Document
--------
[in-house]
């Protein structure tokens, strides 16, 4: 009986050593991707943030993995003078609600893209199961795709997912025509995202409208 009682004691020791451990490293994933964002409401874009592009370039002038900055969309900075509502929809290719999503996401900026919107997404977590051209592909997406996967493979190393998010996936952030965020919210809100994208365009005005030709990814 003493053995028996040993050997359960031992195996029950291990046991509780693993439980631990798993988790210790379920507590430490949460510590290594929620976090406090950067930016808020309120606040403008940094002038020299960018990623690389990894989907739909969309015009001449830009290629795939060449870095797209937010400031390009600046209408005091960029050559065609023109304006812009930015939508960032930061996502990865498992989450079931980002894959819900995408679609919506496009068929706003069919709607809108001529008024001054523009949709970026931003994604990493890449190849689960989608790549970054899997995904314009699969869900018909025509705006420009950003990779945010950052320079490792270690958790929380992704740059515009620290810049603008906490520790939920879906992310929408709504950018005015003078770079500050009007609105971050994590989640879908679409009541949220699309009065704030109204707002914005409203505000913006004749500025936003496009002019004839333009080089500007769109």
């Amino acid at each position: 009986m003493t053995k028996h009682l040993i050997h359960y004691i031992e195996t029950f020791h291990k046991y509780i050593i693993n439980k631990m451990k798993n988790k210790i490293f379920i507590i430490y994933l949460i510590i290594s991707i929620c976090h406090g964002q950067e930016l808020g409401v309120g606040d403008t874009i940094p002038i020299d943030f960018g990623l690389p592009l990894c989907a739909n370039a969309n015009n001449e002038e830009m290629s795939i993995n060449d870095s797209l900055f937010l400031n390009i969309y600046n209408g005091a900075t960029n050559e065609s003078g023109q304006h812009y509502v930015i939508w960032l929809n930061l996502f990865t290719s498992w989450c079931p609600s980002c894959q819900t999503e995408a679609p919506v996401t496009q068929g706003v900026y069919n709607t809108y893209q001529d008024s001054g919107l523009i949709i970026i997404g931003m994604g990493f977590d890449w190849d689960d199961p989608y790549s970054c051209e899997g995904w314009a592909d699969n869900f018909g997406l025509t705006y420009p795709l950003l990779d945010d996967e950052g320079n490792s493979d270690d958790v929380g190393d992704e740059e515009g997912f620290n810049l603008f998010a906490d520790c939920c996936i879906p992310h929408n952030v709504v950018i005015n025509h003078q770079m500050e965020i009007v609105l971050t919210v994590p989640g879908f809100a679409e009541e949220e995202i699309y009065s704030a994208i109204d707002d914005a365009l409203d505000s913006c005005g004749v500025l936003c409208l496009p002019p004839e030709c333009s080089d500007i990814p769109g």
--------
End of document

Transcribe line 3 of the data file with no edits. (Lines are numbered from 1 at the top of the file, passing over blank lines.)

């Amino acid at each position: 009986m003493t053995k028996h009682l040993i050997h359960y004691i031992e195996t029950f020791h291990k046991y509780i050593i693993n439980k631990m451990k798993n988790k210790i490293f379920i507590i430490y994933l949460i510590i290594s991707i929620c976090h406090g964002q950067e930016l808020g409401v309120g606040d403008t874009i940094p002038i020299d943030f960018g990623l690389p592009l990894c989907a739909n370039a969309n015009n001449e002038e830009m290629s795939i993995n060449d870095s797209l900055f937010l400031n390009i969309y600046n209408g005091a900075t960029n050559e065609s003078g023109q304006h812009y509502v930015i939508w960032l929809n930061l996502f990865t290719s498992w989450c079931p609600s980002c894959q819900t999503e995408a679609p919506v996401t496009q068929g706003v900026y069919n709607t809108y893209q001529d008024s001054g919107l523009i949709i970026i997404g931003m994604g990493f977590d890449w190849d689960d199961p989608y790549s970054c051209e899997g995904w314009a592909d699969n869900f018909g997406l025509t705006y420009p795709l950003l990779d945010d996967e950052g320079n490792s493979d270690d958790v929380g190393d992704e740059e515009g997912f620290n810049l603008f998010a906490d520790c939920c996936i879906p992310h929408n952030v709504v950018i005015n025509h003078q770079m500050e965020i009007v609105l971050t919210v994590p989640g879908f809100a679409e009541e949220e995202i699309y009065s704030a994208i109204d707002d914005a365009l409203d505000s913006c005005g004749v500025l936003c409208l496009p002019p004839e030709c333009s080089d500007i990814p769109g």